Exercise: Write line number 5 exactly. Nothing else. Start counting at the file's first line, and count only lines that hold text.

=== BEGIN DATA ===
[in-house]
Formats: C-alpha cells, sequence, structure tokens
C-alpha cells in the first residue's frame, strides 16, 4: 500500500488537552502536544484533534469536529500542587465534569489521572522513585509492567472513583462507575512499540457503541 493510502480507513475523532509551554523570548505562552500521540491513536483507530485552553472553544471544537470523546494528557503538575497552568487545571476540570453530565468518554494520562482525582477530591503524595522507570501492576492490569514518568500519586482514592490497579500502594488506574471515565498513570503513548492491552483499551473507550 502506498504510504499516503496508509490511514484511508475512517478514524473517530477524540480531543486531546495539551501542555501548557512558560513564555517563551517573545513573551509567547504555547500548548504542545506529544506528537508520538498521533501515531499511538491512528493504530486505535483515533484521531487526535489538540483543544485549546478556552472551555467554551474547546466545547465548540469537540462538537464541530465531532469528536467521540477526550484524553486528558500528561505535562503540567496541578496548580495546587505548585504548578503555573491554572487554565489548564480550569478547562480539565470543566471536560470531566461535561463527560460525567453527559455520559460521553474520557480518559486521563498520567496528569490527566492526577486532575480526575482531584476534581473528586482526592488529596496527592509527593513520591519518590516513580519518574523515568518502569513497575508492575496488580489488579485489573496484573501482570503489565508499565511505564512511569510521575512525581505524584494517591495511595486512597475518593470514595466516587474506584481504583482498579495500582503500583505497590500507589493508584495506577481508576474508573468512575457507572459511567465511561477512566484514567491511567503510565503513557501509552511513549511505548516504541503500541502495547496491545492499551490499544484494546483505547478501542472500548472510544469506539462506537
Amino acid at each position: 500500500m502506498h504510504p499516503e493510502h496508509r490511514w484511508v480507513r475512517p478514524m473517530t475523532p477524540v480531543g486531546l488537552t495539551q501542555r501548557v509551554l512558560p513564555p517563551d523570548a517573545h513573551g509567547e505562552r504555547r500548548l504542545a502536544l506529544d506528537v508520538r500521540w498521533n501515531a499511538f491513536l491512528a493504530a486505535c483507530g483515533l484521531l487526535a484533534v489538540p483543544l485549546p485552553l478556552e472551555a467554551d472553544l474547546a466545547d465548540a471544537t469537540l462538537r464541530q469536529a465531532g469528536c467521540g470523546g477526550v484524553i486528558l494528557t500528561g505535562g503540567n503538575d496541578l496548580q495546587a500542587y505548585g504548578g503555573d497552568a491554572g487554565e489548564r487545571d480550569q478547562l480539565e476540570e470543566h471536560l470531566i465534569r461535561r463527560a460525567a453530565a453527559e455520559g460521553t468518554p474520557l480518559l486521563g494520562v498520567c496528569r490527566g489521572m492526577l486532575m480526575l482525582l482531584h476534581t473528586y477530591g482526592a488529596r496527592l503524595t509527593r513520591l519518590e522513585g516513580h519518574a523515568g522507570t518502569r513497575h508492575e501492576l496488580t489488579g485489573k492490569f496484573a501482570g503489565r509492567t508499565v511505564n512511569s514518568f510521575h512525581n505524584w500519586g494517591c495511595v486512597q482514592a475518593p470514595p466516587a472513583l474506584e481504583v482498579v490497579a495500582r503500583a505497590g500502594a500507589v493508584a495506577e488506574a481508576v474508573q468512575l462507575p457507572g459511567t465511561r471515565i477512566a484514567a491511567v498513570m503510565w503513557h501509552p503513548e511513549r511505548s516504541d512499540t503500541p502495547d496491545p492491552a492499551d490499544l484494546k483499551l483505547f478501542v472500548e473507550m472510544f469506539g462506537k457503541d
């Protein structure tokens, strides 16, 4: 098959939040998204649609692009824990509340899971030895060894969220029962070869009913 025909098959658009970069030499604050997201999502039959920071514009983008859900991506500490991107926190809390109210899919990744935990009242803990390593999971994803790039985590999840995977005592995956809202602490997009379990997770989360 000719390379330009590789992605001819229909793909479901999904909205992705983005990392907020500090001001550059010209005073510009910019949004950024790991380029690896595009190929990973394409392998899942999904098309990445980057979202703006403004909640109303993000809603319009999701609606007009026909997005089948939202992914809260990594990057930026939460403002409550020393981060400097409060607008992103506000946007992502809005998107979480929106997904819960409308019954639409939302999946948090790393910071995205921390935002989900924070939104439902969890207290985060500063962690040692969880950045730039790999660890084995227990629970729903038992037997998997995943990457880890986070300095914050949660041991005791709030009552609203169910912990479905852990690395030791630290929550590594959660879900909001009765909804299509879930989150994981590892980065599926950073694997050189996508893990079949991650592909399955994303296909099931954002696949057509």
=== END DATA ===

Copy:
């Protein structure tokens, strides 16, 4: 098959939040998204649609692009824990509340899971030895060894969220029962070869009913 025909098959658009970069030499604050997201999502039959920071514009983008859900991506500490991107926190809390109210899919990744935990009242803990390593999971994803790039985590999840995977005592995956809202602490997009379990997770989360 000719390379330009590789992605001819229909793909479901999904909205992705983005990392907020500090001001550059010209005073510009910019949004950024790991380029690896595009190929990973394409392998899942999904098309990445980057979202703006403004909640109303993000809603319009999701609606007009026909997005089948939202992914809260990594990057930026939460403002409550020393981060400097409060607008992103506000946007992502809005998107979480929106997904819960409308019954639409939302999946948090790393910071995205921390935002989900924070939104439902969890207290985060500063962690040692969880950045730039790999660890084995227990629970729903038992037997998997995943990457880890986070300095914050949660041991005791709030009552609203169910912990479905852990690395030791630290929550590594959660879900909001009765909804299509879930989150994981590892980065599926950073694997050189996508893990079949991650592909399955994303296909099931954002696949057509």